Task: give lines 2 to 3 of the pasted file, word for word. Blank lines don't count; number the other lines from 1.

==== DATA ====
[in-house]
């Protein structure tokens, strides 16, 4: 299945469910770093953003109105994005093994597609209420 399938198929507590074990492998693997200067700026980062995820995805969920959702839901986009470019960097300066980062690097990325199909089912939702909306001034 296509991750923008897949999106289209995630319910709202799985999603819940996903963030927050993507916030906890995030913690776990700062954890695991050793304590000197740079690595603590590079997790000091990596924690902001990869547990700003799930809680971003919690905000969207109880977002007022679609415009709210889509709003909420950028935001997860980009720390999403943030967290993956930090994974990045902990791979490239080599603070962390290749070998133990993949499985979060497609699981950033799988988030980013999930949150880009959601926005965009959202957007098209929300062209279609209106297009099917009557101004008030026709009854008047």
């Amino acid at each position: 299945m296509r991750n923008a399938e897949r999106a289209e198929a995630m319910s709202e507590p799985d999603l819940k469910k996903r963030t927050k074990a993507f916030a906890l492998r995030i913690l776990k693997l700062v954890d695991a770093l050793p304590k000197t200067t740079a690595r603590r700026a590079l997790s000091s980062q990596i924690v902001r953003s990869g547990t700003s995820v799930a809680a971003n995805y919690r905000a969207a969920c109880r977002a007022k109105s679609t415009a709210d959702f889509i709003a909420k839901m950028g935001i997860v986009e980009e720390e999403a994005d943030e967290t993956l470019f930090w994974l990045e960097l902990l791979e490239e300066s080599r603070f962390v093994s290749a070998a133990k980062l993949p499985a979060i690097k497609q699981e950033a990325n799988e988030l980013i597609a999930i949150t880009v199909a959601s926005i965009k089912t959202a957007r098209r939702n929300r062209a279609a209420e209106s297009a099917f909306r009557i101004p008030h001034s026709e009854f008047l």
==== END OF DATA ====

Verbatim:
């Protein structure tokens, strides 16, 4: 299945469910770093953003109105994005093994597609209420 399938198929507590074990492998693997200067700026980062995820995805969920959702839901986009470019960097300066980062690097990325199909089912939702909306001034 296509991750923008897949999106289209995630319910709202799985999603819940996903963030927050993507916030906890995030913690776990700062954890695991050793304590000197740079690595603590590079997790000091990596924690902001990869547990700003799930809680971003919690905000969207109880977002007022679609415009709210889509709003909420950028935001997860980009720390999403943030967290993956930090994974990045902990791979490239080599603070962390290749070998133990993949499985979060497609699981950033799988988030980013999930949150880009959601926005965009959202957007098209929300062209279609209106297009099917009557101004008030026709009854008047």
């Amino acid at each position: 299945m296509r991750n923008a399938e897949r999106a289209e198929a995630m319910s709202e507590p799985d999603l819940k469910k996903r963030t927050k074990a993507f916030a906890l492998r995030i913690l776990k693997l700062v954890d695991a770093l050793p304590k000197t200067t740079a690595r603590r700026a590079l997790s000091s980062q990596i924690v902001r953003s990869g547990t700003s995820v799930a809680a971003n995805y919690r905000a969207a969920c109880r977002a007022k109105s679609t415009a709210d959702f889509i709003a909420k839901m950028g935001i997860v986009e980009e720390e999403a994005d943030e967290t993956l470019f930090w994974l990045e960097l902990l791979e490239e300066s080599r603070f962390v093994s290749a070998a133990k980062l993949p499985a979060i690097k497609q699981e950033a990325n799988e988030l980013i597609a999930i949150t880009v199909a959601s926005i965009k089912t959202a957007r098209r939702n929300r062209a279609a209420e209106s297009a099917f909306r009557i101004p008030h001034s026709e009854f008047l």